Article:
9. GFC

    GFC Senior Member

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    rc, I think you have your facts mixed up. Meridian (formerly Bayliner) has always been a low-medium priced boat, priced well below a comparable length SR. The difference comes in part from the construction methods and materials.

    In June I had the opportunity to take a Bayliner 5788 (~60') from Lake Union in Seattle down to Stockton, CA. It seemed to be bouncing around A LOT compared to my boat, which is a SR 550 Sedan Bridge. Both boats are around the same length so I didn't figure that was a factor. The Bayliner had a beam of over 17' (the owner wasn't sure--he'd only owned it for a month) compared to mine with a beam of 15'5", so the Bayliner should have ridden better in the seas we were in.

    When I asked him the dry weight of his boat he said it was ~48,000-49,000 pounds. If that was correct that puts his boat around 10,000 pounds lighter than mine, and I suspect THAT was part of the reason it bounced around so much. Much of that 10,000 pounds is undoubtedly in the build of the hull.

    SR and Bayliner/Meridian use different hull moulds and I suspect the difference in the SR hulls makes them a better riding boat in a heavy chop.
  10. Capt Ralph

    Capt Ralph Senior Member

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    I just erased my novel long response.
    Let me more politely say Raspberry.
    And I apologize for getting off the original topic (again).
  11. ScotL

    ScotL Senior Member

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    Not even close. And here a a couple links to verify.

    Top 100 Lap Records | Nürburgring Lap Times
    Cadillac CTS-V Breaks Nurburgring Record! - Road & Track
    2014 Cadillac CTS Vsport Sets 8:14.10 Nürburgring Lap: Video
    List of Nürburgring Nordschleife lap times - Wikipedia, the free encyclopedia

    1200 hp and only running 9's? What was your torque figure?
    Last edited: Sep 9, 2013
  12. SomeTexan

    SomeTexan Member

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    I had read that it held a record as fasted stock, or showroom stock (no tire changes) but maybe I was misinformed.

    The vette didn't hook. 1.9 60 foot. It was a handling car that went to the strip a few times. Only strip mod was drag radials. I ran them on the street because they didnt spin so much, and lasted longer than autocross gumballs. Cheaper too. I believe torque was in the 850-900 range. This was an earlier ls build, I would do it different now. All my dyno sheets went with the car when it sold, otherwise I would look it up.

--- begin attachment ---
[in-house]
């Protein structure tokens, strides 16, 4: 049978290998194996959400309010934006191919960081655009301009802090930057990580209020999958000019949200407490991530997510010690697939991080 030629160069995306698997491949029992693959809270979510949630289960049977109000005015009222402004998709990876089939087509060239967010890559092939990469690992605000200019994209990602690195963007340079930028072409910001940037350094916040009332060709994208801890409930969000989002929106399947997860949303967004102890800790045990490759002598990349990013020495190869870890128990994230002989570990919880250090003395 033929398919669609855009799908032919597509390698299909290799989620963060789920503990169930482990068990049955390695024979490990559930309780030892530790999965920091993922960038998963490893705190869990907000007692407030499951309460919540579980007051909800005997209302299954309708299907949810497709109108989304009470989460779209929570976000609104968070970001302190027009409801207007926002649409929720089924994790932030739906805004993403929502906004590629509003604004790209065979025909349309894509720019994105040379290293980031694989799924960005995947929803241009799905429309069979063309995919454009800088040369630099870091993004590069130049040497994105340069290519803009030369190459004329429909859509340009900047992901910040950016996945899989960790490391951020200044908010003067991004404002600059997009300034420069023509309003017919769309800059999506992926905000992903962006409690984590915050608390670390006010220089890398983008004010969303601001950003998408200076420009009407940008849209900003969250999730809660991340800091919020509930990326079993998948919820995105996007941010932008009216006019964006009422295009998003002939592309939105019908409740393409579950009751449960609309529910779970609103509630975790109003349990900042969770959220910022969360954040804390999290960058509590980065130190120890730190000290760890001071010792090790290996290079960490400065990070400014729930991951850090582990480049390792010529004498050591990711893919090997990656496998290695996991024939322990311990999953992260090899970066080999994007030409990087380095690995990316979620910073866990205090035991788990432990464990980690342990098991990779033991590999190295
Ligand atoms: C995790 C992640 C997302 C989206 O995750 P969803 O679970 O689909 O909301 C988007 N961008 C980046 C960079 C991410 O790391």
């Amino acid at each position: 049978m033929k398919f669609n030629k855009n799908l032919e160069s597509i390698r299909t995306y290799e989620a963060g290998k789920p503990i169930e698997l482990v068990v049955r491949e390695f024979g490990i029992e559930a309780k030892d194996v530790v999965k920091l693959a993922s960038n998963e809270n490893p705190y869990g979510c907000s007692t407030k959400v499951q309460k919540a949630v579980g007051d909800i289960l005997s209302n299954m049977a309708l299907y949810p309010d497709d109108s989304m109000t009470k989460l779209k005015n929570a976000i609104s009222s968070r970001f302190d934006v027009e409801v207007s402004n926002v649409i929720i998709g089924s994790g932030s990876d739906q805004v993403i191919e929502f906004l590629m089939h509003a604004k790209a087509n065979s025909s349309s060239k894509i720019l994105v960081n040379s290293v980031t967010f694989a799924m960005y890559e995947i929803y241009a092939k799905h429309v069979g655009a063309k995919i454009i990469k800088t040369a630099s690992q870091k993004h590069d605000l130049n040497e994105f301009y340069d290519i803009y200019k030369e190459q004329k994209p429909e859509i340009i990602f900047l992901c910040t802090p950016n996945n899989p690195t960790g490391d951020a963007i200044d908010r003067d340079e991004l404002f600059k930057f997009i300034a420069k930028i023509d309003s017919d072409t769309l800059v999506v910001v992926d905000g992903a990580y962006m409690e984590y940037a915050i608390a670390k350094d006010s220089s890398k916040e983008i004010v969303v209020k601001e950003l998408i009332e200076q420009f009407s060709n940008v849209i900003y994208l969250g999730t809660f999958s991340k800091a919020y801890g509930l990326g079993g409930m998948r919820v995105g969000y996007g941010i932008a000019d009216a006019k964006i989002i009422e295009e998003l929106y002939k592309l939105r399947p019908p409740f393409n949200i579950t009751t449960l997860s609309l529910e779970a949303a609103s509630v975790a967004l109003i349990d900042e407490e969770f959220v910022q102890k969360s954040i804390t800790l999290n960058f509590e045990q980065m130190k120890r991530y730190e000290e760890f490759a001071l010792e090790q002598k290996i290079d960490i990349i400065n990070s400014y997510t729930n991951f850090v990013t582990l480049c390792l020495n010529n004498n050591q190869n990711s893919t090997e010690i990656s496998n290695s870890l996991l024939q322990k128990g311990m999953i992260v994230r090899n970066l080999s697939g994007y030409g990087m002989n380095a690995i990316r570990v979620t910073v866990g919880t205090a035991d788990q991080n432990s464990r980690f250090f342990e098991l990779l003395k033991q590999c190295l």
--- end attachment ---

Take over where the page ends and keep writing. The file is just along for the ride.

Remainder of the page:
13. JustMag

    JustMag Member

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    Hold on a second....is this the snowman??? Mag Red Monster here if it is :)
  14. SomeTexan

    SomeTexan Member

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    Nope, not me. I never really did the forums thing with my fast stuff. People don't need to know what I'm running. Anyways, Jerry Reed is the snowman.
  15. JustMag

    JustMag Member

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    I knew a guy that lived in Texas when I had my 99 Vette. He had a white 2000 Vette ( hence the "Snowman") built to the gills, ran in the low 10's , upper 9's. Thought you might have been him
  16. SomeTexan

    SomeTexan Member

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    You would be surprised how many there are running around Dallas/Fort Worth. There are more than 20 guys on ricekiller that are over 1000hp in various cars and trucks. I think there is/was a 1000hp vette club in Houston as well with quite a few numbers. Sorry though, all my vette's have been black.
  17. CaptCook

    CaptCook New Member

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    My wife really liked SR 450 Sedan Bridge and I put it in my list.

    I've read the entire thread and took some notes. It's a lot of information to digest. I'd like to see what other boats are similar to SR 450 and give a similar bang for the buck.

    How do any of these (to name a few) compare to Sea Ray 450 SB (CMD/Zeus)?

    Azimut 45/48 FB (CMD/Zeus?)
    Maritimo M45/M48 (IPS)
    Riviera 43 FB (IPS)
    Marquis 42 SB (IPS)
    Beneteau GT Fly 49 (IPS)

    .......
  18. Capt J

    Capt J Senior Member

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    The Searay is a better choice than all of those. It is also much simpler and easier to maintain with less systems to break. The Azimut has no range and they're problem childs.
  19. NYCAP123

    NYCAP123 Senior Member

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    Agree with Capt.J about the Azimut. Would throw that right off the list. Don't like the 'Woody woodpecker' Marquis 43 either (personal taste). Not familiar enough with the Maritimo or the Beneteu to render an opinion. I do like Rivieras though. However, given your location, I'd stick with Sea Ray. Getting parts or service is a snap anywhere on the east coast, and they're easy to resell.
  20. CaptCook

    CaptCook New Member

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    Thank you guys. I just thought I'd ask. I got the impression that SR is a good quality.
    My wife has a very good taste and although she knows nothing about the boats, she always senses good stuff. The upcoming Miami and Palm Beach shows will be much fun for us. ;)

    Right now, thanks to this forum, I'm leaning towards a few family-oriented boats with CMD/Zeus pods, though good choices are very limited right now, a few Cabo 40/Vikings 42/Jarret Bay 46 SF and Sea Ray. If you come across anything else interesting, please let me know.